The Brooklyn Nets are rolling right now, and they’re largely doing it without their best player. The Nets went 9-4 in the month of February, a month that featured a long road trip for the team against a bevy of formidable opponents. With Kevin Durant still sidelined with a hamstring strain, the Nets showed that they didn’t need him to be a dynamic contender in the East; and with him, they can possibly be as scary a force to opponents as the league has ever seen.
“‘I just looked at [Harden],’ Kyrie Irving told Malika Andrews of ESPN shortly after Harden’s move over from the Rockets. “‘You’re the point guard, and I’m gonna play shooting guard.’ That was as simple as that.”
This understanding was cause for celebration for the Nets, as they rallied off wins against the league’s best in February, including the Lakers, the Suns in a comeback win, and the Clippers twice. Irving playing off-ball more with Harden controlling possessions has worked wonders for both of the superstars and the team is being rewarded for it.
Kyrie is a superstar scorer like we have never seen at his size (some may say Allen Iverson, but their games are different). Allowing him to play off-ball enhances his shooting ability, spreads the floor, and allows Harden to run the show.
Furthermore, Irving’s quote speaks to a chemistry that many worried about when Harden joined Brooklyn. How could they coexist when either of them want the ball in their hands at all times? How are they going to share responsibility and buy-in on defense?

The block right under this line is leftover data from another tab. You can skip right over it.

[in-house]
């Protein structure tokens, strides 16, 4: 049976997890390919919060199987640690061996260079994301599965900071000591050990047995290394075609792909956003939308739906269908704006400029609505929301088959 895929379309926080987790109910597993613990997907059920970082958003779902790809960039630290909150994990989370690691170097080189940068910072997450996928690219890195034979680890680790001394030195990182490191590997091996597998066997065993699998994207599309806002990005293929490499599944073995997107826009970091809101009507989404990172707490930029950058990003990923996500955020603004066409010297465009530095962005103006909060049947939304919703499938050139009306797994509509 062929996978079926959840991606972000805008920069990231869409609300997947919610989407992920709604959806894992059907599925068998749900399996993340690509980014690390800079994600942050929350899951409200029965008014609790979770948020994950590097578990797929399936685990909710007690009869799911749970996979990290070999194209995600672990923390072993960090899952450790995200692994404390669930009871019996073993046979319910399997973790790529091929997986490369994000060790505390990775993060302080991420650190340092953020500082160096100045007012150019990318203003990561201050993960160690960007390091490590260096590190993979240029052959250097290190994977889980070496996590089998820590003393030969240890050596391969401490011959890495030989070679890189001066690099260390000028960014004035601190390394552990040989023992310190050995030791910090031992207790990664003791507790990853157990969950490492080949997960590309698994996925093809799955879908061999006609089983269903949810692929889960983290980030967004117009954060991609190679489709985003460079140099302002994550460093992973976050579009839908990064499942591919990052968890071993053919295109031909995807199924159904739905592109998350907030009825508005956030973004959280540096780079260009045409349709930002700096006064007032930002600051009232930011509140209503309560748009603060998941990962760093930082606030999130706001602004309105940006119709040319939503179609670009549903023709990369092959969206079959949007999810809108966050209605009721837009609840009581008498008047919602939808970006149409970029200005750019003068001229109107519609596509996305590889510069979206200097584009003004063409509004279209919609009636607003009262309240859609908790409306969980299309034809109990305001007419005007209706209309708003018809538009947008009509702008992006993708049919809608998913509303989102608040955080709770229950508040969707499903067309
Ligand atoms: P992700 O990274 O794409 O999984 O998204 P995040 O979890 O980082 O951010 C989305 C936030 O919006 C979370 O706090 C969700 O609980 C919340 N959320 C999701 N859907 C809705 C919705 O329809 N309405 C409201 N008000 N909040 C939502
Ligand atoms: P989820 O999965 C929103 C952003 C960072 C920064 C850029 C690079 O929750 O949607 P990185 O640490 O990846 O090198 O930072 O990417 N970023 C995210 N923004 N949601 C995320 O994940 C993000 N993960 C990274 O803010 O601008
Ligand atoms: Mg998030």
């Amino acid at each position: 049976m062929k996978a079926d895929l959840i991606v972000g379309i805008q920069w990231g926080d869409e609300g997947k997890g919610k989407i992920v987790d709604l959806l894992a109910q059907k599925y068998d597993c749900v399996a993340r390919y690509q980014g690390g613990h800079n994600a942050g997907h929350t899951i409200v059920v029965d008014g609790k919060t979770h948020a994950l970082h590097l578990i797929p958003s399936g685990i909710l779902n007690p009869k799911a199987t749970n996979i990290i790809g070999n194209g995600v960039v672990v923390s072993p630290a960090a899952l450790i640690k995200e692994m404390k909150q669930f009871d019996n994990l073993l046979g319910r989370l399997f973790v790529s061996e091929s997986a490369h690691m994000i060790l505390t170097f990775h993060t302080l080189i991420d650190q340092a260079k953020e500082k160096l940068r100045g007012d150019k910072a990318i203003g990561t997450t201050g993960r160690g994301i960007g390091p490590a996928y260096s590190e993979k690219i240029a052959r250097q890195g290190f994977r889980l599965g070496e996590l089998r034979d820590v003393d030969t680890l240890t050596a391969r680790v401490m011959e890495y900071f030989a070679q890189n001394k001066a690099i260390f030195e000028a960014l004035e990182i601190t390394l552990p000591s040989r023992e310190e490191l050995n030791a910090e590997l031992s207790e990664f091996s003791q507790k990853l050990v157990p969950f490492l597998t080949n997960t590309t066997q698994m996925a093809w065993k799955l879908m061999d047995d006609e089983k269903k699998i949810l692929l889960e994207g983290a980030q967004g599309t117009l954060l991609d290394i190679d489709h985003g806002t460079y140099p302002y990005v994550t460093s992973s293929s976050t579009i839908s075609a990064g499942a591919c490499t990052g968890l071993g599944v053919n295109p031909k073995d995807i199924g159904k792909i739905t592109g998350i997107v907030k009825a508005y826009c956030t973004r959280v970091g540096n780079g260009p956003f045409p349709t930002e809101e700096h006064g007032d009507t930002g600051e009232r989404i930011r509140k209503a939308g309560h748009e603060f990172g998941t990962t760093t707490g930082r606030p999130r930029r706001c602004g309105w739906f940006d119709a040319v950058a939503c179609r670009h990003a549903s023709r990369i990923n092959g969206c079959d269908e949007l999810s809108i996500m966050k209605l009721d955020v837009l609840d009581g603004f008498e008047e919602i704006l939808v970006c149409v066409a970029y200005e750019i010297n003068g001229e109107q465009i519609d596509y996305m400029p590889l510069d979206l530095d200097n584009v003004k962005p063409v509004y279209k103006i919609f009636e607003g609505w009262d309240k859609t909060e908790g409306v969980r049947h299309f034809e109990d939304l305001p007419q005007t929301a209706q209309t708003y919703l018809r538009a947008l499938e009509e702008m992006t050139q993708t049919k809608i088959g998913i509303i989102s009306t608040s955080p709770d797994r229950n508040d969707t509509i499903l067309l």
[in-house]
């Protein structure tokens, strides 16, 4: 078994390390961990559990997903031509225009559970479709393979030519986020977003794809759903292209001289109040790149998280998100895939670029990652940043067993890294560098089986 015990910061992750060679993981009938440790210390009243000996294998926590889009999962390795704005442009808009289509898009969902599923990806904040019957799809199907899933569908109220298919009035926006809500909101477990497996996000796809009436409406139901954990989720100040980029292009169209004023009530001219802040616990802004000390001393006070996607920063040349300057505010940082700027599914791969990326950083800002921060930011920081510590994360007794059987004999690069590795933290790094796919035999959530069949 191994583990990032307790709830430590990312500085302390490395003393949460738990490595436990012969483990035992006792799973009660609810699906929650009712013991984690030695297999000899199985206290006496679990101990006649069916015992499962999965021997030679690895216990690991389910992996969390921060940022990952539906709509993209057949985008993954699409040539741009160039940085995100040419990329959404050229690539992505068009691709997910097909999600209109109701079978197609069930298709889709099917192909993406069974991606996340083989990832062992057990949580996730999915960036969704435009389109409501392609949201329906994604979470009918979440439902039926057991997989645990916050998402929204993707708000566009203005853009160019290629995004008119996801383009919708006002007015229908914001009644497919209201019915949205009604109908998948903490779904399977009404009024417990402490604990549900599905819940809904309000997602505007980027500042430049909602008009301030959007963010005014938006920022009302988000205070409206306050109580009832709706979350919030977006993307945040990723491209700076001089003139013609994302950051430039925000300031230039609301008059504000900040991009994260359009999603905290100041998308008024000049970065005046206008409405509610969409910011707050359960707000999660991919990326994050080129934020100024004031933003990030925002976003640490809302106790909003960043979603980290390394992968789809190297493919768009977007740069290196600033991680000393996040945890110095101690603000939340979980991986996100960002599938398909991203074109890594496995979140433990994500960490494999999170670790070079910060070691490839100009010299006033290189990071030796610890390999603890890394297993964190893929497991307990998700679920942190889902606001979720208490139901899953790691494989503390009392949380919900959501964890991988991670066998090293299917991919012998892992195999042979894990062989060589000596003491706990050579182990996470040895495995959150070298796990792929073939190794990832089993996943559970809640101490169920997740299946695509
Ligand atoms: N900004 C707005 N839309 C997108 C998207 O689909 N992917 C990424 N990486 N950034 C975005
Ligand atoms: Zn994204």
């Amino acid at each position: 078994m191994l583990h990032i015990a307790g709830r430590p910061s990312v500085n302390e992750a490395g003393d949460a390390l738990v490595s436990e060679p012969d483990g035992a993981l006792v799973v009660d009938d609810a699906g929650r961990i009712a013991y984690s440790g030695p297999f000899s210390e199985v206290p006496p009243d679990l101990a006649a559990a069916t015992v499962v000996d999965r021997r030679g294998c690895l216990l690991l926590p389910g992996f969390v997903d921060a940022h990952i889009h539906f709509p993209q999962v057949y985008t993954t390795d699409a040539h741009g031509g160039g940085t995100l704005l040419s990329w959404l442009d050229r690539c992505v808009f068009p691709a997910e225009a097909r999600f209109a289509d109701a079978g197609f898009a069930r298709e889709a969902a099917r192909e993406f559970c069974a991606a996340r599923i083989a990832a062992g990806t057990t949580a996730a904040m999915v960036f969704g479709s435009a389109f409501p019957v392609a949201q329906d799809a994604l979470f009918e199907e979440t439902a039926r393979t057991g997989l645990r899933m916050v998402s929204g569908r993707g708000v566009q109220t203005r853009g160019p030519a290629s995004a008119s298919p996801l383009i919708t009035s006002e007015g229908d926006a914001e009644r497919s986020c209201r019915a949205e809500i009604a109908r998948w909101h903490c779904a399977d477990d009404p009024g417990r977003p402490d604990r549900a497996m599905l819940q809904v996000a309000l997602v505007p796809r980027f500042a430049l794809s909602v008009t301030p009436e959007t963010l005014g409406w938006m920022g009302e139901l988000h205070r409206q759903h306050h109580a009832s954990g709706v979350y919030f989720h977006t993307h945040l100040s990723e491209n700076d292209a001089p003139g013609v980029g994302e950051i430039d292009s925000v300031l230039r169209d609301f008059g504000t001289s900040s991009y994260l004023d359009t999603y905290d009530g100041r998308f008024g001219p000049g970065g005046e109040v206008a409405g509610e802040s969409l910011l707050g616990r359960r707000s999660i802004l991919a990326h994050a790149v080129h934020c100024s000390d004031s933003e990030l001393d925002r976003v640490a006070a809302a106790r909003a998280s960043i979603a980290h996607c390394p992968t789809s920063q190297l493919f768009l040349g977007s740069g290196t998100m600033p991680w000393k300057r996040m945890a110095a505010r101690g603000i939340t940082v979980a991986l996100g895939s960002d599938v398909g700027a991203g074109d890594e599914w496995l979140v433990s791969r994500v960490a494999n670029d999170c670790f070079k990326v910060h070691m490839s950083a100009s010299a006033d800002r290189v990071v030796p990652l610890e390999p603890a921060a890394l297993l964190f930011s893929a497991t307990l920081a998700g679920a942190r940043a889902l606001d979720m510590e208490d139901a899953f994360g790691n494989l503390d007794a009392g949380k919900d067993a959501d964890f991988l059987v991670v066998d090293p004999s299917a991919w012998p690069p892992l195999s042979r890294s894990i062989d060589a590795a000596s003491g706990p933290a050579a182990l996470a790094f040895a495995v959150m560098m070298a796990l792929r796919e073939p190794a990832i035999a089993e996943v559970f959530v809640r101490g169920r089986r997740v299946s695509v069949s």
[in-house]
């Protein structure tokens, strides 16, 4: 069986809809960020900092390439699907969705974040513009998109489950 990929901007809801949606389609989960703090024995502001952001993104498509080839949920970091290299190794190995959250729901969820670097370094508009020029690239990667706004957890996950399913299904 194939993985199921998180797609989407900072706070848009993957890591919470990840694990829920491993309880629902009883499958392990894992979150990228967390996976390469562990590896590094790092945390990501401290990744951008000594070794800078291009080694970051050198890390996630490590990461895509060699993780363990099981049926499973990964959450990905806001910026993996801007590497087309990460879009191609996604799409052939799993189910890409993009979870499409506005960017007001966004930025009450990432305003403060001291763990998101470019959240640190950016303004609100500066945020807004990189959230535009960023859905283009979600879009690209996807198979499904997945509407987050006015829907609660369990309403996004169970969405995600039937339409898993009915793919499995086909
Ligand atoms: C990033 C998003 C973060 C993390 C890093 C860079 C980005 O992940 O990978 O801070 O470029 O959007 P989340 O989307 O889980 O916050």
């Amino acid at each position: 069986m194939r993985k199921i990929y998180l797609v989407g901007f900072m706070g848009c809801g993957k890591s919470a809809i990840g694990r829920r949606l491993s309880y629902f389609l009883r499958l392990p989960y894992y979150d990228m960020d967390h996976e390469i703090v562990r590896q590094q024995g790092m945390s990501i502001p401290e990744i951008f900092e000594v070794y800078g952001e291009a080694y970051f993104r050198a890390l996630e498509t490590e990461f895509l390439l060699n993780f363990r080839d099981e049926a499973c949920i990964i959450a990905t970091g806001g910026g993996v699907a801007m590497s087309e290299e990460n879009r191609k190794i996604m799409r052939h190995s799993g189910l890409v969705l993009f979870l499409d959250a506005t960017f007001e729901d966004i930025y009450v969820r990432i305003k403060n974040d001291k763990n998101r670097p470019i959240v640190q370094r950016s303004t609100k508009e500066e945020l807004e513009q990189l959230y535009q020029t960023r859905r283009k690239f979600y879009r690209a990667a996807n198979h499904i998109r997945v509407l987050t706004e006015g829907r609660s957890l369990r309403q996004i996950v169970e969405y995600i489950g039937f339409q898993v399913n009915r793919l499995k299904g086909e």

Questions still remain of course, but Harden and Irving seem to genuinely love playing with one another. And there has never before been a more plug-in superstar than Durant. Given the nature of this fact, and how well the backcourt duo is already playing, Durant’s return should spell fear and possibly disaster for the rest of the Eastern Conference, if not the whole league.
Despite their recent performance, The Nets did not start out last month well. A loss to the Pistons on Feb. 9 where the team gave up 122 points to a young and undermanned Detroit team spelled doom for the Nets. Even if their offense was otherworldly, if they couldn’t play half-decent defense or rebound the ball, they were not going to end the season as champions. Plain-and-simple, the best teams will figure you out in a seven-game series and if you have one flaw so bad it affects the entire game, you’re staring disappointment in the face.
Well, the Nets took that loss personally it seems. They won eight straight games before Saturday night’s loss to the Mavericks (which they followed up with a win against the Spurs on the first of March). The team sits at 23-13, good for second in the Eastern Conference, just a half-game behind the Philadelphia 76ers. And they look like a well-oiled machine on most nights, with an electrifying backcourt leading a fun group of role players (I’m looking at you Bruce Brown) along.
Nets fans would still be wise to remember that championships are not won in February. A sort of restrained optimism doesn’t seem too far off from the ideal temperament for Brooklynites right now. There will be more months of difficulties, problems in the game and outside of it, that will truly test whether the Nets’ chemistry is as good as it seems.
But with Durant leading the ship, and poised to come back to action sometime after the All Star break, Nets fans should revel in the fact that, while perhaps not the greatest Nets team ever just yet, there has never before been a Nets team where no expectation feels too bold.